DHS drone data left vulnerable, audit finds

While the Department of Homeland Security has looked to step up its use of drones to patrol the southern border, lax security policies have left the collected data vulnerable, a new audit finds.
Photo: Giorgi's Photography/Flickr

While the Department of Homeland Security has looked to step up its use of drones to patrol the U.S.-Mexico border, lax security policies have left the collected data vulnerable to hackers and insider threats, a new audit finds.

IT systems used by the Customs and Border Protection to share drone-gathered data are “at increased risk of compromise by trusted insiders and external sources” because of security shortcomings, a DHS inspector general report states.

“Continuous monitoring to facilitate effective security incident handling, reporting, and remediation was lacking, while system maintenance and oversight of contractor personnel were inconsistent,” the report says.

The IG investigation comes as DHS has sought more advanced drone technology to surveil border areas. In July 2016, for example, the department asked industry for proposals for small and easily deployable commercial drones. And in missions along the Texas-Mexico border over three years, a Predator B drone helped CBP personnel seize more than five tons of marijuana, the CPB said in February.


The intelligence, surveillance, and reconnaissance (ISR) systems examined by the IG consist of eight “interconnected software utilities and computer subsystems” that share drone data, such as images and videos, with analysts and CBP officials. Officials in charge of the program failed to carry out important cybersecurity oversight of that networking equipment, the audit found. An appendix to the report lists more than 20 “unauthorized removable media devices,” such as flash and hard drives, that have been used to access ISR systems.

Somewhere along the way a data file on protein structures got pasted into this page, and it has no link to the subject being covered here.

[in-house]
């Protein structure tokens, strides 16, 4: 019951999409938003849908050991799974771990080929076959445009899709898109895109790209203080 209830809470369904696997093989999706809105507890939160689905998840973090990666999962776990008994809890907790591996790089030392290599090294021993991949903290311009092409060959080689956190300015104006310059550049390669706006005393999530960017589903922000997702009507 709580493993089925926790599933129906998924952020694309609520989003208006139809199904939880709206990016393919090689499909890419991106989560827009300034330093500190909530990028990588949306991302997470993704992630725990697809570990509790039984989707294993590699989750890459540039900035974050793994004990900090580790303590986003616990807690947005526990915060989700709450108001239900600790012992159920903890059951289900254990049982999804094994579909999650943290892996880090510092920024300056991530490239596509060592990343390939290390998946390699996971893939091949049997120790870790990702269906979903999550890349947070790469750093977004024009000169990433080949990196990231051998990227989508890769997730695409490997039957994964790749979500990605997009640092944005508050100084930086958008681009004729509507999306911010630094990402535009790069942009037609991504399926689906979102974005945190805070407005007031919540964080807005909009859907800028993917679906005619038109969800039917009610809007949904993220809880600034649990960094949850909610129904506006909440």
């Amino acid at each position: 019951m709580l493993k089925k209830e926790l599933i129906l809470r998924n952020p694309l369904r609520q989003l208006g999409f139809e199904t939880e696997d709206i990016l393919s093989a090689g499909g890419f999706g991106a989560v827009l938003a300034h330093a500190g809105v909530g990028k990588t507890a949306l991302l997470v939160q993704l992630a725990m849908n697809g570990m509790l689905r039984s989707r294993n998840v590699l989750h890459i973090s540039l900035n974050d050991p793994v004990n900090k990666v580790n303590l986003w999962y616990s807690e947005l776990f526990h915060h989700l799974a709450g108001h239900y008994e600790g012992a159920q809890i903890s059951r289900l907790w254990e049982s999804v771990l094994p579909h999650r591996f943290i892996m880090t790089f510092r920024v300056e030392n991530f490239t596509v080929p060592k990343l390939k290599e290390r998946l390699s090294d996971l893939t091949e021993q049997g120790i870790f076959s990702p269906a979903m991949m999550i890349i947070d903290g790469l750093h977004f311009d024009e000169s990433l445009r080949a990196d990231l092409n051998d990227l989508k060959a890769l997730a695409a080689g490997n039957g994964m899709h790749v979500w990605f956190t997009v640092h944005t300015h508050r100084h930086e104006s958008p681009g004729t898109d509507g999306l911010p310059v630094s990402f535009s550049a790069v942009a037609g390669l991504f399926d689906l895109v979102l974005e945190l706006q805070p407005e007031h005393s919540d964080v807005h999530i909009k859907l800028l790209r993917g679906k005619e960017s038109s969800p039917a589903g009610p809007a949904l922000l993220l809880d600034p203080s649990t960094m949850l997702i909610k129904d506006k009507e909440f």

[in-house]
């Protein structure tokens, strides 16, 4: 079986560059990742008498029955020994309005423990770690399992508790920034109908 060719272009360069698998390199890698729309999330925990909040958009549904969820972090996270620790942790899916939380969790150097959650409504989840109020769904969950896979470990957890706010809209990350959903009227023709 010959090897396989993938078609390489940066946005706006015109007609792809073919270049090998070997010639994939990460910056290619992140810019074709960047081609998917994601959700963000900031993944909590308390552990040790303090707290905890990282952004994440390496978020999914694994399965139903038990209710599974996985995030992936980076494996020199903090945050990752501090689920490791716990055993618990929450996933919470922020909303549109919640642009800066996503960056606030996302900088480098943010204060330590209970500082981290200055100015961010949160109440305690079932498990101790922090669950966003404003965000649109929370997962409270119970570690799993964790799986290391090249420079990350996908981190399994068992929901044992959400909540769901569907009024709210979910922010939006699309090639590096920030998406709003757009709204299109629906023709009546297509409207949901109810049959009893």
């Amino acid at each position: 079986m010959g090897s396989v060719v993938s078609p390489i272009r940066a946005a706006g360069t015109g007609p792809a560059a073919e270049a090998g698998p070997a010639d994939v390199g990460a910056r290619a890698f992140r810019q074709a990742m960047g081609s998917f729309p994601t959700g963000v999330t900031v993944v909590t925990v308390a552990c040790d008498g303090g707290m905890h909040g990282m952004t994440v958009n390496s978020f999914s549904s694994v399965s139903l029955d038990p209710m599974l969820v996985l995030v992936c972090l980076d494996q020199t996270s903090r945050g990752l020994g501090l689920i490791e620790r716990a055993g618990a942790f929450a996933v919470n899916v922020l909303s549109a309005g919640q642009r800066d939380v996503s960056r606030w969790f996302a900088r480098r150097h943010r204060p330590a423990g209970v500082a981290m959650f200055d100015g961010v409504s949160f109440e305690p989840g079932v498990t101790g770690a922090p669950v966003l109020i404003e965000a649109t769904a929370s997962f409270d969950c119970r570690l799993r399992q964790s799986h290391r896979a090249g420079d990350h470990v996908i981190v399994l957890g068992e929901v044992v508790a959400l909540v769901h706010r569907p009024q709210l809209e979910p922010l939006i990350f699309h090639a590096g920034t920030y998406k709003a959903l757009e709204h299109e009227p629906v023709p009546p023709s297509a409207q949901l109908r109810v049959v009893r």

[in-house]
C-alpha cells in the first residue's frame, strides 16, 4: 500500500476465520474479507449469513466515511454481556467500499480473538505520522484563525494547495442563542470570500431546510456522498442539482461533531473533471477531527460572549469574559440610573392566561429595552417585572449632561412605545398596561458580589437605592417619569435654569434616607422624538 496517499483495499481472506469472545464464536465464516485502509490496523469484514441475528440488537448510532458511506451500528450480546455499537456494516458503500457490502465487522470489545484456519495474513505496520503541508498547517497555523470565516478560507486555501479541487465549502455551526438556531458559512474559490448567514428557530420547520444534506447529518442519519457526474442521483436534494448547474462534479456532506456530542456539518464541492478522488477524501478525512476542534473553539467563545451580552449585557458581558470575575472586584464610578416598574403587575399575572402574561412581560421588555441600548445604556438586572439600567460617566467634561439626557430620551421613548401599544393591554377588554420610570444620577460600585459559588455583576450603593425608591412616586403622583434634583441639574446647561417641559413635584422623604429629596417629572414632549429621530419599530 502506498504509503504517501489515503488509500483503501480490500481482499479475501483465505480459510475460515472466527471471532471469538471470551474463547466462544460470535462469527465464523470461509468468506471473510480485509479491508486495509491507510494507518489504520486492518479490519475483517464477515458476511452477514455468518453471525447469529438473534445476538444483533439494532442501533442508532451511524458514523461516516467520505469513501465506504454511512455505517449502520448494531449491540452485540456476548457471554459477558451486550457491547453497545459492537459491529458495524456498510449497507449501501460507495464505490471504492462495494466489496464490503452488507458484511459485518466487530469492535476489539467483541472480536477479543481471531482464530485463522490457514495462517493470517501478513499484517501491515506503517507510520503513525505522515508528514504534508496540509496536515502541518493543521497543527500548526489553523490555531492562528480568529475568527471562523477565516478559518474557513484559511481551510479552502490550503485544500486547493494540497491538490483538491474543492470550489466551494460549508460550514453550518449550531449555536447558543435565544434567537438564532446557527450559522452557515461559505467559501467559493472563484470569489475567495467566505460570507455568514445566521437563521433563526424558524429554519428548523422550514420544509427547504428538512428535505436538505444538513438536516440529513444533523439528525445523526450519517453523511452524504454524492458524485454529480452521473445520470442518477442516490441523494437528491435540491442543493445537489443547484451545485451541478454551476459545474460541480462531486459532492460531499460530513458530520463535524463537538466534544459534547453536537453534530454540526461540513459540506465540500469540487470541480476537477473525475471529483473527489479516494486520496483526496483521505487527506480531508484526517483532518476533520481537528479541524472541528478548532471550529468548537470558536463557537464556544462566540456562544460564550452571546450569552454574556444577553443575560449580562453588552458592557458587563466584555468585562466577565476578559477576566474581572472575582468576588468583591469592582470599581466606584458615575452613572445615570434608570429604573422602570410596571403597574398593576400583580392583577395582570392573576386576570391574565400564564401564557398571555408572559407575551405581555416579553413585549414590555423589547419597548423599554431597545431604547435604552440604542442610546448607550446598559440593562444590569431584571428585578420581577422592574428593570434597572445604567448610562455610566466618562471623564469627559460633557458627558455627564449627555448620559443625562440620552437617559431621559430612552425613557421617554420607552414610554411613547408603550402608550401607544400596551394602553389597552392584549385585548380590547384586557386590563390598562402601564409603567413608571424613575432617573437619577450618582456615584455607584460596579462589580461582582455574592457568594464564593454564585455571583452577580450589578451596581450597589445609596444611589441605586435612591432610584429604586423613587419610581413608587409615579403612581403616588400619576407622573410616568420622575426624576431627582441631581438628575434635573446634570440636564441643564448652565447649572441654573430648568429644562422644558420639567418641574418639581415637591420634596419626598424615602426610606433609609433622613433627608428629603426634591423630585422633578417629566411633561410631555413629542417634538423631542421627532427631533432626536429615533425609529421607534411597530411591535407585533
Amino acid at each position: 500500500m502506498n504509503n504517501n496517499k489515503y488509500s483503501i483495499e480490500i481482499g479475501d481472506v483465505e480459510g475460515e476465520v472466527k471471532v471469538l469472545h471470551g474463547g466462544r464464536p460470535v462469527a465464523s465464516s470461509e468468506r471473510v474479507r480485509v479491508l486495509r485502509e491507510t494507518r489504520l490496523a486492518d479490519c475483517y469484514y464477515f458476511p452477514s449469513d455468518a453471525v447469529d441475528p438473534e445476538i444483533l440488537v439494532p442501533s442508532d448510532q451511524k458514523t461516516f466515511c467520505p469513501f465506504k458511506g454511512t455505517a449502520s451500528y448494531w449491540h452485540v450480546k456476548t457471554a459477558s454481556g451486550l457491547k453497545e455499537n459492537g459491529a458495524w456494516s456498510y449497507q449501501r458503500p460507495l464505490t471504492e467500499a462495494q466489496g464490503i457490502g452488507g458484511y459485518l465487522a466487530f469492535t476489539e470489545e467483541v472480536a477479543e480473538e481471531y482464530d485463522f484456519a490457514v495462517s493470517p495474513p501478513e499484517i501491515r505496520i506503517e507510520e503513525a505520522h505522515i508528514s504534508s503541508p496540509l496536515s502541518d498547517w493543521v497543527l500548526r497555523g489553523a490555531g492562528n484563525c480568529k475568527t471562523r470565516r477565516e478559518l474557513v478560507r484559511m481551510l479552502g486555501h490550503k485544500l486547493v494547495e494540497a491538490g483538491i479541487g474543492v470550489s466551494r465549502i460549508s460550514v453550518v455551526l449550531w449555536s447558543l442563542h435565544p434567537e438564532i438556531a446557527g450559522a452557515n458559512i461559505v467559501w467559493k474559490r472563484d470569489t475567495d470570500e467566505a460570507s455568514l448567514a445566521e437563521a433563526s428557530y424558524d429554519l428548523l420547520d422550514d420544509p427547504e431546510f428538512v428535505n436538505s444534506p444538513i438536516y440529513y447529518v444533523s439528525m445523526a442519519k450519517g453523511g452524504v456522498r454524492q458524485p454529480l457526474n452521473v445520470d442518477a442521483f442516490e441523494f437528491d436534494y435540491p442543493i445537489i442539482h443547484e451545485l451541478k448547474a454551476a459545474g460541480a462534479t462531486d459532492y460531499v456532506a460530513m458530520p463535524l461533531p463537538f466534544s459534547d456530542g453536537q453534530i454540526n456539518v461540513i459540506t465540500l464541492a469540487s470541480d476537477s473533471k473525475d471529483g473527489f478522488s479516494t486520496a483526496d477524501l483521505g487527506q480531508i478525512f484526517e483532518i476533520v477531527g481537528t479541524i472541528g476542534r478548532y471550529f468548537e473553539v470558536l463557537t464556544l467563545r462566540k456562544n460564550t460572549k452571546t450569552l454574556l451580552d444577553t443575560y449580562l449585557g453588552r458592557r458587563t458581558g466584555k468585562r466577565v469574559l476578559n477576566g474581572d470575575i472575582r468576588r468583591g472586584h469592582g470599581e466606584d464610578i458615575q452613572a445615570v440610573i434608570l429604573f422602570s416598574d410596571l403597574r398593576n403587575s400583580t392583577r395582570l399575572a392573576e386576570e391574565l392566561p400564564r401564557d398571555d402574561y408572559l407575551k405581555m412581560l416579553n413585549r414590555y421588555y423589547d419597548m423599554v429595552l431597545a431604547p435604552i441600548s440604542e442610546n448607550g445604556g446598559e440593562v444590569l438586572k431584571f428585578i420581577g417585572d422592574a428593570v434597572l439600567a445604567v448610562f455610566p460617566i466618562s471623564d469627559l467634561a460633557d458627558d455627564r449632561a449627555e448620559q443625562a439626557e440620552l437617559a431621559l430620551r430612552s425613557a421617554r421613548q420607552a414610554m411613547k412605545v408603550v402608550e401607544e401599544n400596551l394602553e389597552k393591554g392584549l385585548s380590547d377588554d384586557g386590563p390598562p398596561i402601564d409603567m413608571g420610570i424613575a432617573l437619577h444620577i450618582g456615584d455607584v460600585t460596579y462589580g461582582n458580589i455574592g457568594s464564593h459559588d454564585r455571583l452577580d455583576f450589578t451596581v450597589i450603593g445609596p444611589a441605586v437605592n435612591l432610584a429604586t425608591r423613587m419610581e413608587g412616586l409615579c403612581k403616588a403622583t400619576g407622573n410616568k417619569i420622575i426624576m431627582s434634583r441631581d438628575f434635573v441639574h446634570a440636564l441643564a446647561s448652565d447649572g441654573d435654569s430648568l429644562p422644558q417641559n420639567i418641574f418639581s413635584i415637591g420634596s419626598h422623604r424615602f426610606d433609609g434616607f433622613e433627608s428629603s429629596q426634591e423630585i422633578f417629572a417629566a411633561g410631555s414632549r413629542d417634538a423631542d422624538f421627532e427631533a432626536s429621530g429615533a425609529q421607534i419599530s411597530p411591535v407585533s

The flawed cybersecurity practices came down to leadership, or lack thereof, the watchdog concluded, as there was not the staff, guidance, training and expertise needed to effectively run the ISR systems.

On the other hand, the IG found that the CBP’s management of software patches for the ISR systems was “generally effective” albeit still in need of improvement. “[W]e identified one unique critical vulnerability and seven unique high-risk vulnerabilities on Windows 7 workstations” included in the ISR systems, the watchdog said.

The audit also raises important privacy issues. After the IG expressed concern that the CBP had not done a privacy assessment of the drone-supporting ISR systems, CBP officials carried out an assessment and found that the systems did not contain personally identifiable information. Nonetheless, CBP officials had been unaware that they were required to do a privacy assessment all while drone-flight data continued to stream into ISR systems.

In responding to the draft IG report, Henry Moak, a CBP official, emphasized some privacy and security safeguards that the program has in place.


“It is important to note that ISR systems surveillance and reconnaissance data is not associated with any individual unless the data is linked to an investigation as a result of a law enforcement event,” Moak wrote.  Data stored in the ISR systems is encrypted and files left idle for five years are automatically deleted, he said.

The CBP said it was taking several steps to boost the ISR systems’ cybersecurity, including swifter software patching. In response to the IG’s staffing concerns, CBP said it had filled “three key IT positions and … allocated sufficient budget and staff resources” to the program.

Sean Lyngaas

Written by Sean Lyngaas

Sean Lyngaas is CyberScoop’s Senior Reporter covering the Department of Homeland Security and Congress. He was previously a freelance journalist in West Africa, where he covered everything from a presidential election in Ghana to military mutinies in Ivory Coast for The New York Times. Lyngaas’ reporting also has appeared in The Washington Post, The Economist and the BBC, among other outlets. His investigation of cybersecurity issues in the nuclear sector, backed by a grant from the Pulitzer Center on Crisis Reporting, won plaudits from industrial security experts. He was previously a reporter with Federal Computer Week and, before that, with Smart Grid Today. Sean earned a B.A. in public policy from Duke University and an M.A. in International Relations from The Fletcher School of Law and Diplomacy at Tufts University.

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